Posts Tagged ‘Cheeseball Cinema’

TV isolated vintageI once again tried to follow a certain formula in choosing this week’s Cheeseball Cinema film which is when searching for a film that is going to be cheesy enough for Cheeseball Cinema usually you are looking for whether or not the film has bad acting in it. Sometimes a lot of T&A in a film is usually a good sign of a cheesy film. Sometimes, a horror, a comedy, or a combination of both is a good sign of one as well. So, I thought I would turn to the TromaNow App for today’s film which is entitled Rana: The Legend Of Shadow Lake (original title: Croaked: The Monster From Frog Lake). The film follows Kelly (Glenn Scherer) who tells his girlfriend  about an experience he had at Shadow Lake when he was a child that involved a creature from the sea. The film also stars Brad Ellingson as Kelly Jr., Karen McDiarmid (Shining Spirit: The Musical Journey of Jamyang Yeshi) as Elli, Alan Ross (The Demons Of Ludlow) as John, Julie Wheaton as Susan, Jerry Gregoris (Bozo) as Charlie, Bruno Alexander (Red Heat) as Cal, Jim Iaquinta (The Game) as Burley, Michael Skewes (The Fugitive) as Mike, Paul Callaway and Richard Lange as The Rana, and the film was directed by Bill Rebane (Monster a-Go Go).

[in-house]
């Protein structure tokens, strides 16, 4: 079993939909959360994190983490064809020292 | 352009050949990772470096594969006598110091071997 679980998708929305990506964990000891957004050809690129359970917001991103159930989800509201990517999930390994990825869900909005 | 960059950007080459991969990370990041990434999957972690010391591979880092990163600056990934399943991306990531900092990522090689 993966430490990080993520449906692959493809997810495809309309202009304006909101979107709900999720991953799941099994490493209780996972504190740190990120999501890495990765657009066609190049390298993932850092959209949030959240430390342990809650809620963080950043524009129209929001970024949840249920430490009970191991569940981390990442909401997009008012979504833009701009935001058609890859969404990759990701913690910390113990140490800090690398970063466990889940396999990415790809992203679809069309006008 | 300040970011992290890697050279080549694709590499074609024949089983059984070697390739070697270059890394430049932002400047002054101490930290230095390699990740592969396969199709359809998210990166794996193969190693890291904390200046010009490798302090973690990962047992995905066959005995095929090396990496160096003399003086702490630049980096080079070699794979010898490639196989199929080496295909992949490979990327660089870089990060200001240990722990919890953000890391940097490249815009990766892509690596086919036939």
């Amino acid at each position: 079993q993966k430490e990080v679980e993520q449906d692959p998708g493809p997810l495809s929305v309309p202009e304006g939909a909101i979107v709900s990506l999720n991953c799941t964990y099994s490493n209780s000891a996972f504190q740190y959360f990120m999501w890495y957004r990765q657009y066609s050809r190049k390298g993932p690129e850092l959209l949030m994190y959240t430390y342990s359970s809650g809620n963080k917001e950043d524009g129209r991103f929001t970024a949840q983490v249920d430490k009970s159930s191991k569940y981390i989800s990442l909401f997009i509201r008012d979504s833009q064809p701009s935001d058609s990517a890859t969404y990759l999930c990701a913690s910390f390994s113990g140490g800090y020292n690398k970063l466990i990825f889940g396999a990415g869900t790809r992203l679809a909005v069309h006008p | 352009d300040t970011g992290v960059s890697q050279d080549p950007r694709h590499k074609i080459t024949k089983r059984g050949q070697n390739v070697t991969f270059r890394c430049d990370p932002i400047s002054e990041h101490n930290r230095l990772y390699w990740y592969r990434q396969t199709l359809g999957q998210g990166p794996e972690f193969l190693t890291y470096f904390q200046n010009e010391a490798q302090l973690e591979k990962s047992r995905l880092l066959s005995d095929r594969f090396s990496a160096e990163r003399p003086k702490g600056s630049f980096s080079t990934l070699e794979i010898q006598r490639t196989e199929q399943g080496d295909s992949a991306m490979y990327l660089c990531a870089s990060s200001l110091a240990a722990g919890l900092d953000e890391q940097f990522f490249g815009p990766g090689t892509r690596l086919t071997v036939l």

TV isolated vintageBesides the fact that this film was an obvious tribute to The Creature From The Black Lagoon, it was a actually one heck of an awesome grade Z film. Was the film’s story well written? Well no, but that is the point of it being a grade z film that even though it’s not an academy award worthy film, it was still entertaining. It had a classiness that the original Creature film had that was absolutely no T&A in the film at all other than the fact that Kelly’s girlfriend teases you throughout. Nonetheless, some of the acting in the film is pretty terrible and the Rana looks like the dollar store version of the Creature costume. Like if you your mom asked what do you want to be for Halloween and you said the Creature From The Black Lagoon and she looked at this and said it’s good enough. I dug the costume anyways even if it’s not the Ben Cooper version.  I just wish that we saw more of him then we did because even when he did reveal himself it was brief. Spoiler Alert: turn away if you don’t want to know these next details. The only thing I also did understand is how in the hell did the baby Rana stay in that egg embryo ooze looking thing as long as he did if Kelly killed the original Rana when he was 12? That is a very long time to be incubating especially when the mama is dead from a gun shot wound that happened at least twenty years (or less) before. Other than that, it was actually a good watch even if it is only once. On a scale of one being close to an A-list Hollywood film and five being the cheesiest film of all time, I am going to give it a 3.5 for a final grade.